Amanda Shires: My Piece Of Land

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Amanda Shires
My Piece Of Land
(Silver Knife Records)
Rating: 3.5 out of 5 stars

No matter your talent, it never hurts to have a strong team behind you … and Amanda Shires has a top notch one. Husband Jason Isbell provides guitars, piano and harmony vocals, as well as co-writing a few tunes. His longtime producer Dave Cobb is behind the board and also contributes guitar. The rhythm section of Paul Slivka (bass) and Paul Griffith (drums) are veterans of the Nashville scene. But that is just window dressing if the singer-songwriter doesn’t have the raw material to mold. Thankfully, Shires has delivered terrific songs that she sings with a subtle yet affecting voice, impeccably mirroring the emotional ambivalence of some these tunes. 

Shires composed the music while she was seven months pregnant. That also kept her off the road, which helps explain the focus and occasionally the subject matter of these lyrics. From the opening “The Way it Dimmed” about the vagaries of love (captured in just over two minutes) to her crying fiddle and a cutting slide guitar on the lovely, meditative closing “You Are My Home,” these tracks delve into the introspective reflection that pregnancy can create. Knowing the back story, it comes as little surprise that “Nursery Rhyme” contains the often repeated lyrics “If you aren’t tip-toeing/ then you’re stomping across my mind,” and more specifically “I know you’re coming soon,” both referencing her future offspring, set to a lilting, almost childlike melody.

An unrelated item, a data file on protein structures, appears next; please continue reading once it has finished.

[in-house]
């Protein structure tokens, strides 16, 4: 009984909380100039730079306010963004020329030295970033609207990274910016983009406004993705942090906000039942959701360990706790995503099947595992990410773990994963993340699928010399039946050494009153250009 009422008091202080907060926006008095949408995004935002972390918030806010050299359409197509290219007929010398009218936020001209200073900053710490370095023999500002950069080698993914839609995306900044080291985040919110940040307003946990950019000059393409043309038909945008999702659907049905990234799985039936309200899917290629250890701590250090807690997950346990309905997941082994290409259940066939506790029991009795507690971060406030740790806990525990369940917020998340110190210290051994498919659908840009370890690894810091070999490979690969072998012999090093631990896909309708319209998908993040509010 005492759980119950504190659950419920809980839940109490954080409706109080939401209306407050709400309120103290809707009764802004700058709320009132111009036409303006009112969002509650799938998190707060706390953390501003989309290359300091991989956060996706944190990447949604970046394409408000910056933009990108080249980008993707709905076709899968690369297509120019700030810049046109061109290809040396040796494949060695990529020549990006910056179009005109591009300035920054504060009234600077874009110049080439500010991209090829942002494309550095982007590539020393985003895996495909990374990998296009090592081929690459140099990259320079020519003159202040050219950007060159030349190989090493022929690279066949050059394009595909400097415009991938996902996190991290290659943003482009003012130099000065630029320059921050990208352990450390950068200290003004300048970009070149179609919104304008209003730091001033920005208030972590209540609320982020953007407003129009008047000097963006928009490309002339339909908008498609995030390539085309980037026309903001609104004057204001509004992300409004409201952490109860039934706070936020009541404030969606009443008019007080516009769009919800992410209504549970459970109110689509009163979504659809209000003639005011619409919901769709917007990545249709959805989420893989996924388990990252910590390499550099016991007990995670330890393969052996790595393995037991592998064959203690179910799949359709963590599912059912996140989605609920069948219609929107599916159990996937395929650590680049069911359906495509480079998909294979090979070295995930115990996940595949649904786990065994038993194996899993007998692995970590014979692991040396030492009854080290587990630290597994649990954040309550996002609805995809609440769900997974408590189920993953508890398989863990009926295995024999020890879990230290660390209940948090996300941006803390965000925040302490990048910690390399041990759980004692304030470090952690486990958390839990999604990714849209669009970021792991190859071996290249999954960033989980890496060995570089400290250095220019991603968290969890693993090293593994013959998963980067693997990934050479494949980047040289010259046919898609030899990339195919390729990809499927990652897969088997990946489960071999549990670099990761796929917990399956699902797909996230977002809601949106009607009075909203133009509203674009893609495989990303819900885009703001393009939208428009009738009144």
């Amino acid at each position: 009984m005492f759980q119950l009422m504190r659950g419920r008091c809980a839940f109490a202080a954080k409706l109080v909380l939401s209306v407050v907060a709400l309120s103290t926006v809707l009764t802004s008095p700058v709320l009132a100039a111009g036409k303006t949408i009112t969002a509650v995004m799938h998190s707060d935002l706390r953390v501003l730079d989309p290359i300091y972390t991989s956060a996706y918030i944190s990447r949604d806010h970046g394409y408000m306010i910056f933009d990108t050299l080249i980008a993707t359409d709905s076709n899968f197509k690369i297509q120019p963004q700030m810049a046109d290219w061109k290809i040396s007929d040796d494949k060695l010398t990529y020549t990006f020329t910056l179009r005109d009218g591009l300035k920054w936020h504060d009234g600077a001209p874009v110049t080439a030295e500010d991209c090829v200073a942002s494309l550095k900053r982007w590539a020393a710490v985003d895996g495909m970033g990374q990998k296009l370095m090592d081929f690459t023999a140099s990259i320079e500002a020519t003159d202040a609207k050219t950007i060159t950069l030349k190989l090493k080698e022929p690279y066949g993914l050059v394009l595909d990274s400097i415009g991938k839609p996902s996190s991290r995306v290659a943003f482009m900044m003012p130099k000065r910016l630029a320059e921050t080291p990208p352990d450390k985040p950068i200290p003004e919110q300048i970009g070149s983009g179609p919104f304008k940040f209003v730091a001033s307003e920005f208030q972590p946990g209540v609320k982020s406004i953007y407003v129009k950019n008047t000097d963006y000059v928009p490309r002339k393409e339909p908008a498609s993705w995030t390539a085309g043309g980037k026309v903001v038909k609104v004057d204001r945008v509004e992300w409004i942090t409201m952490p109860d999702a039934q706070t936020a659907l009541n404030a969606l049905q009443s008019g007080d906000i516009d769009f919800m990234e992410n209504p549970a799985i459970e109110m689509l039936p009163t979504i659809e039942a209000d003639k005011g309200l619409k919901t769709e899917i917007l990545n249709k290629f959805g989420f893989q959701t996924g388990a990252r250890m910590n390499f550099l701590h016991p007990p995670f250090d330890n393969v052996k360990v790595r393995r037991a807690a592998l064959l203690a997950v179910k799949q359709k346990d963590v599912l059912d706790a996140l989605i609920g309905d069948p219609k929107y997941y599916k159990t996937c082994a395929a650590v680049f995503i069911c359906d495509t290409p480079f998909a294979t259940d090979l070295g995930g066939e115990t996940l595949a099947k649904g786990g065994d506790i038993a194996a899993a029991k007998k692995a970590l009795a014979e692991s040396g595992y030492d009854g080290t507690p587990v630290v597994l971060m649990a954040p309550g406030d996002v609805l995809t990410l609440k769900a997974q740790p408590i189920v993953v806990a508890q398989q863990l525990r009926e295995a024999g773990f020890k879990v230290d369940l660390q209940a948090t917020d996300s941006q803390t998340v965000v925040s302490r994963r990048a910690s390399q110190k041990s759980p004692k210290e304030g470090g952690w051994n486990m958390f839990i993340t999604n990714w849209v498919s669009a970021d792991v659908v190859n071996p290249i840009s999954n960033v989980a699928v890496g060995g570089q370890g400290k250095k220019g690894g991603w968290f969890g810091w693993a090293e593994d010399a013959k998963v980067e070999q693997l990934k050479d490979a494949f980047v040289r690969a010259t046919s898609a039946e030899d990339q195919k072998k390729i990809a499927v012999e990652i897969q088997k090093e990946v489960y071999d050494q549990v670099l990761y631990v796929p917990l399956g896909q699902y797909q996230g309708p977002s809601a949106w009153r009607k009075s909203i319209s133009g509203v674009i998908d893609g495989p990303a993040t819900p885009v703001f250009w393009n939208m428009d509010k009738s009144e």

Shires taps into her post-graduate work in poetry to craft and carve lyrics with grace and style. There is no fat to trim on these ten cuts that barely break a half hour and even the shortest don’t feel rushed or hurried. The understanding expressed in words to “I Know What it’s Like” hovers over a slow, bluesy, sparse groove as she sings “I know what it’s like/ to see no end in sight … to want to give up on the fight” as she tries to comfort a friend.

Credit producer Cobb for his typically uncluttered approach. He never over-embellishes the instrumentation which gives Shires’ voice center stage. Even on harder edged material such as the slow building “My Love (The Storm),” he keeps the coals glowing when Shires sings “and the heart will break/ All the plans you made” with restrained intensity. The harder rocking “When You’re Gone” reflects her unease with being home alone when her companion has left.

These songs would be impressive regardless of the supporting cast. But the class and respect the players display on Shires’ work elevates this album and helps bring the singer-songwriter’s pensive, sympathetic and poignant visions into full bloom.